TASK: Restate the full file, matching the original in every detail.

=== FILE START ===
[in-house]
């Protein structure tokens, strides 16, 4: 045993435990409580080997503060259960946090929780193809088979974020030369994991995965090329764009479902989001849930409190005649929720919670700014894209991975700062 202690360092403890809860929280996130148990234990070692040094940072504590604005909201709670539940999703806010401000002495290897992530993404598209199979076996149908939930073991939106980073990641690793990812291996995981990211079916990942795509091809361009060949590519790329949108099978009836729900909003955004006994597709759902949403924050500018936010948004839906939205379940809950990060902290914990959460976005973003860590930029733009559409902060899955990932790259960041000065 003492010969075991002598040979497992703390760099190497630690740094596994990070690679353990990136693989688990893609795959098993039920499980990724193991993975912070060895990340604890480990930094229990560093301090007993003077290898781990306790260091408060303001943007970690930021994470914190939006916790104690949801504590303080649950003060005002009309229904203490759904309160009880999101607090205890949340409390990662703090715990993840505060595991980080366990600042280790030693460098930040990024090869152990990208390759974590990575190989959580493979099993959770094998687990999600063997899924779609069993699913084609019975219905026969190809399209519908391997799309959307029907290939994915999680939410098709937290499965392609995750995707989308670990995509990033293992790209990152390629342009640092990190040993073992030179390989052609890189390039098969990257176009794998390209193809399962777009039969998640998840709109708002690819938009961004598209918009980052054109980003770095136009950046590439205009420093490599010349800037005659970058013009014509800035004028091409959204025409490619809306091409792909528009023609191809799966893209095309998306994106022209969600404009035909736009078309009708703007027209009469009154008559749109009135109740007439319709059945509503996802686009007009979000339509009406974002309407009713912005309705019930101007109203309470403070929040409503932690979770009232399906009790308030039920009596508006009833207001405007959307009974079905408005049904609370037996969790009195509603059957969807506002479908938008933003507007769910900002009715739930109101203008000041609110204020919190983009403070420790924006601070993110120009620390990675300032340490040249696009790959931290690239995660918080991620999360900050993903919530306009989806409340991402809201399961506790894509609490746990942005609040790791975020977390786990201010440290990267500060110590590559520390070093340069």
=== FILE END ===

[in-house]
């Protein structure tokens, strides 16, 4: 045993435990409580080997503060259960946090929780193809088979974020030369994991995965090329764009479902989001849930409190005649929720919670700014894209991975700062 202690360092403890809860929280996130148990234990070692040094940072504590604005909201709670539940999703806010401000002495290897992530993404598209199979076996149908939930073991939106980073990641690793990812291996995981990211079916990942795509091809361009060949590519790329949108099978009836729900909003955004006994597709759902949403924050500018936010948004839906939205379940809950990060902290914990959460976005973003860590930029733009559409902060899955990932790259960041000065 003492010969075991002598040979497992703390760099190497630690740094596994990070690679353990990136693989688990893609795959098993039920499980990724193991993975912070060895990340604890480990930094229990560093301090007993003077290898781990306790260091408060303001943007970690930021994470914190939006916790104690949801504590303080649950003060005002009309229904203490759904309160009880999101607090205890949340409390990662703090715990993840505060595991980080366990600042280790030693460098930040990024090869152990990208390759974590990575190989959580493979099993959770094998687990999600063997899924779609069993699913084609019975219905026969190809399209519908391997799309959307029907290939994915999680939410098709937290499965392609995750995707989308670990995509990033293992790209990152390629342009640092990190040993073992030179390989052609890189390039098969990257176009794998390209193809399962777009039969998640998840709109708002690819938009961004598209918009980052054109980003770095136009950046590439205009420093490599010349800037005659970058013009014509800035004028091409959204025409490619809306091409792909528009023609191809799966893209095309998306994106022209969600404009035909736009078309009708703007027209009469009154008559749109009135109740007439319709059945509503996802686009007009979000339509009406974002309407009713912005309705019930101007109203309470403070929040409503932690979770009232399906009790308030039920009596508006009833207001405007959307009974079905408005049904609370037996969790009195509603059957969807506002479908938008933003507007769910900002009715739930109101203008000041609110204020919190983009403070420790924006601070993110120009620390990675300032340490040249696009790959931290690239995660918080991620999360900050993903919530306009989806409340991402809201399961506790894509609490746990942005609040790791975020977390786990201010440290990267500060110590590559520390070093340069």